Kurt Vonnegut

In the mid-1990s, I heard Kurt Vonnegut speak at Cornell University where he briefly majored in chemistry before leaving in 1944 without earning a degree. He told the assemblage at Bailey Hall, filled with fawning professors of English and Comparative Literature, along with their students, that the last place on campus anyone would find a good writer was in the academic departments. Vonnegut said the place to look for the important writer would be in the "boiler room" maintaining the college's furnace, or in the janitorial service, or serving burgers to students in the cafeteria, toiling without recognition.

Whenever Vonnegut communicated his creativity to the world he was always provocative, edgy, and perceptive. He was a unique writer who packed a devastating punch when aiming his sharp and imaginative mind on the social injustices of the United States and the world. His deep understanding of the dangers, cruelties, and absurdities of homo sapiens were forged while cowering in a bunker as a prisoner of war under the firestorm of Dresden at the end of World War Two. He seemed to never accept a "civilization" that was capable of unleashing such barbarism in the name of a set of hypocritically constructed "high ideals."

Vonnegut was one of those irreplaceable public intellectuals who we could always count on to cut to the moral and ethical core of any number of humanity's current follies. Most recently he had been a consistent and acerbic critic of the Bush Administration's "war on terror" with its attendant evils, most notably the war in Iraq. Reading the headline that Kurt Vonnegut has died at the age of 84 hit me in the gut this morning because it felt like losing an old friend and teacher.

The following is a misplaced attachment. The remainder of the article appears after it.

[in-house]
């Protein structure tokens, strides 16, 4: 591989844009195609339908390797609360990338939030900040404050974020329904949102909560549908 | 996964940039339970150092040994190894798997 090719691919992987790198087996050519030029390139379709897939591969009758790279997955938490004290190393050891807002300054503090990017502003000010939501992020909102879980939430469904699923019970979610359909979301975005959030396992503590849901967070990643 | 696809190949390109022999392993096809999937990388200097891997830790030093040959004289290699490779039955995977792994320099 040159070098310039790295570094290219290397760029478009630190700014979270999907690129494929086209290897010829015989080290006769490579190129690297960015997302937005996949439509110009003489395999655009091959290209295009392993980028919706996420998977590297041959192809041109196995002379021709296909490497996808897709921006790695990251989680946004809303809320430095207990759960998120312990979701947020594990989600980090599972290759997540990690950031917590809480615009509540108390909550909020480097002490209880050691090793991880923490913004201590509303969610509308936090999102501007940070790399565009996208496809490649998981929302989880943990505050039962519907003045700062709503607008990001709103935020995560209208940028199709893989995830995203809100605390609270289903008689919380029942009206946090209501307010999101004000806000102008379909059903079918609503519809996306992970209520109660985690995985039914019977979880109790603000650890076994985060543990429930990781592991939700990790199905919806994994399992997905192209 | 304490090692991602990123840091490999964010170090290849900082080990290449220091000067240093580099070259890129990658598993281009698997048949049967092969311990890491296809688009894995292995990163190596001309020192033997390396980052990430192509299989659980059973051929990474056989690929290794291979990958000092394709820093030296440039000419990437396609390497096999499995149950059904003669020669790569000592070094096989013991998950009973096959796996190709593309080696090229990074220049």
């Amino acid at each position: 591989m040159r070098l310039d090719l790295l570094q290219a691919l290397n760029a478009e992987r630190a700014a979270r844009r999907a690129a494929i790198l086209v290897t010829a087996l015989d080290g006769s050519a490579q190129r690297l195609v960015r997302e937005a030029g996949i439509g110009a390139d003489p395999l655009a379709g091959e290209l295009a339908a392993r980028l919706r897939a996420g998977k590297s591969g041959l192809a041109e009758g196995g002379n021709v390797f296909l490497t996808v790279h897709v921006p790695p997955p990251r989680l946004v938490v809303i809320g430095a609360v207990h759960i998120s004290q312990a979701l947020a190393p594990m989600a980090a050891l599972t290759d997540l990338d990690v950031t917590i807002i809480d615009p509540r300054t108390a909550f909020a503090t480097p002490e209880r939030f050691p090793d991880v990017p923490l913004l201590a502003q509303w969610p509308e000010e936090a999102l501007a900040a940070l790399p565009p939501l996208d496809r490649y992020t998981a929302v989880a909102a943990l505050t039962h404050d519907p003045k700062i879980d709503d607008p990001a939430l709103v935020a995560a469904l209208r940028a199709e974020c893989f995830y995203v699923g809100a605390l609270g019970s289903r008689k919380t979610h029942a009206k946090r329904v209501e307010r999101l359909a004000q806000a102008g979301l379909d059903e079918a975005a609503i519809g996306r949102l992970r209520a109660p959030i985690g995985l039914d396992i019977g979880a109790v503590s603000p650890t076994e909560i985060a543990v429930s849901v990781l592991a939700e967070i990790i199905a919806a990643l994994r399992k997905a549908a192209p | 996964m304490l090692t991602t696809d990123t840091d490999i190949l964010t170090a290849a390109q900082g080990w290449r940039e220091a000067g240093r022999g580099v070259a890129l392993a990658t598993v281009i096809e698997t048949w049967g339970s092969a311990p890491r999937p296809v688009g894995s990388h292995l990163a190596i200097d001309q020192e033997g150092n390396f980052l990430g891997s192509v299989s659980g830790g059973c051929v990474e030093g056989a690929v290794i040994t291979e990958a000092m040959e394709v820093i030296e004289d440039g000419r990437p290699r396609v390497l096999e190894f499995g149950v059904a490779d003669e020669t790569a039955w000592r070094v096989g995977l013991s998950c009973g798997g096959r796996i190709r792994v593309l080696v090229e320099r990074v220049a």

The baby boom generation has its stars writers, but Vonnegut had something far more bold and authentic to say than any novelist born after World War II. The world has lost one its best, most imaginative writers ever to crawl out of the muck. We need Vonnegut's voice more than ever today with all of the misguided policies and authoritarian politics spewing forth from Washington.

With luck, Vonnegut's ideas and words may live on to influence a new generation of young people who can follow his example of the artist who encapsulated the feeling of pessimism of the intellect with an optimism of the will. Vonnegut's love for the human species, while hating the violence humans inflict upon each other, sets a high standard for all of us to follow.